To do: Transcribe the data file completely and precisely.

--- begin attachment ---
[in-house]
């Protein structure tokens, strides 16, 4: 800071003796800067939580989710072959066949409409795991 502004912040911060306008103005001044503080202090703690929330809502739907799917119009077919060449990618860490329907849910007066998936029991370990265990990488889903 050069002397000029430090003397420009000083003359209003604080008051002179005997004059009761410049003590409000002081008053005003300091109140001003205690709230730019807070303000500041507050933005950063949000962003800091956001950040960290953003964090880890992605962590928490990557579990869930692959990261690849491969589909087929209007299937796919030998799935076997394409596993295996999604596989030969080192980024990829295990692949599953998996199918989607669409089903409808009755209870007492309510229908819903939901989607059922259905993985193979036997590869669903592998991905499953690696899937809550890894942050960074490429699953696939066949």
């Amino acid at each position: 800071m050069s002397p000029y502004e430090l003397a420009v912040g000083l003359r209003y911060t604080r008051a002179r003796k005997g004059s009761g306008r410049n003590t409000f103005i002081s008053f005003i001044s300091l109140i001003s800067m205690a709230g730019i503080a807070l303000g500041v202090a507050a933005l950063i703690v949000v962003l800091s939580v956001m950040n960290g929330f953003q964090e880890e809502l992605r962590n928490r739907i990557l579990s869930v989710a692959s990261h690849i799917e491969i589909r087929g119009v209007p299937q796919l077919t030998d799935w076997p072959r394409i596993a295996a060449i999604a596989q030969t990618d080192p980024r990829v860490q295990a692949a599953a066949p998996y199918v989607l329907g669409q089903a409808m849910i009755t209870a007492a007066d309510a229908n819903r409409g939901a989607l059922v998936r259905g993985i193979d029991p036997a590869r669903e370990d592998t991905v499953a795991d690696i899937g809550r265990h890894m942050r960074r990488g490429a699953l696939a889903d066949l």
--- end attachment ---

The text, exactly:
[in-house]
């Protein structure tokens, strides 16, 4: 800071003796800067939580989710072959066949409409795991 502004912040911060306008103005001044503080202090703690929330809502739907799917119009077919060449990618860490329907849910007066998936029991370990265990990488889903 050069002397000029430090003397420009000083003359209003604080008051002179005997004059009761410049003590409000002081008053005003300091109140001003205690709230730019807070303000500041507050933005950063949000962003800091956001950040960290953003964090880890992605962590928490990557579990869930692959990261690849491969589909087929209007299937796919030998799935076997394409596993295996999604596989030969080192980024990829295990692949599953998996199918989607669409089903409808009755209870007492309510229908819903939901989607059922259905993985193979036997590869669903592998991905499953690696899937809550890894942050960074490429699953696939066949």
């Amino acid at each position: 800071m050069s002397p000029y502004e430090l003397a420009v912040g000083l003359r209003y911060t604080r008051a002179r003796k005997g004059s009761g306008r410049n003590t409000f103005i002081s008053f005003i001044s300091l109140i001003s800067m205690a709230g730019i503080a807070l303000g500041v202090a507050a933005l950063i703690v949000v962003l800091s939580v956001m950040n960290g929330f953003q964090e880890e809502l992605r962590n928490r739907i990557l579990s869930v989710a692959s990261h690849i799917e491969i589909r087929g119009v209007p299937q796919l077919t030998d799935w076997p072959r394409i596993a295996a060449i999604a596989q030969t990618d080192p980024r990829v860490q295990a692949a599953a066949p998996y199918v989607l329907g669409q089903a409808m849910i009755t209870a007492a007066d309510a229908n819903r409409g939901a989607l059922v998936r259905g993985i193979d029991p036997a590869r669903e370990d592998t991905v499953a795991d690696i899937g809550r265990h890894m942050r960074r990488g490429a699953l696939a889903d066949l």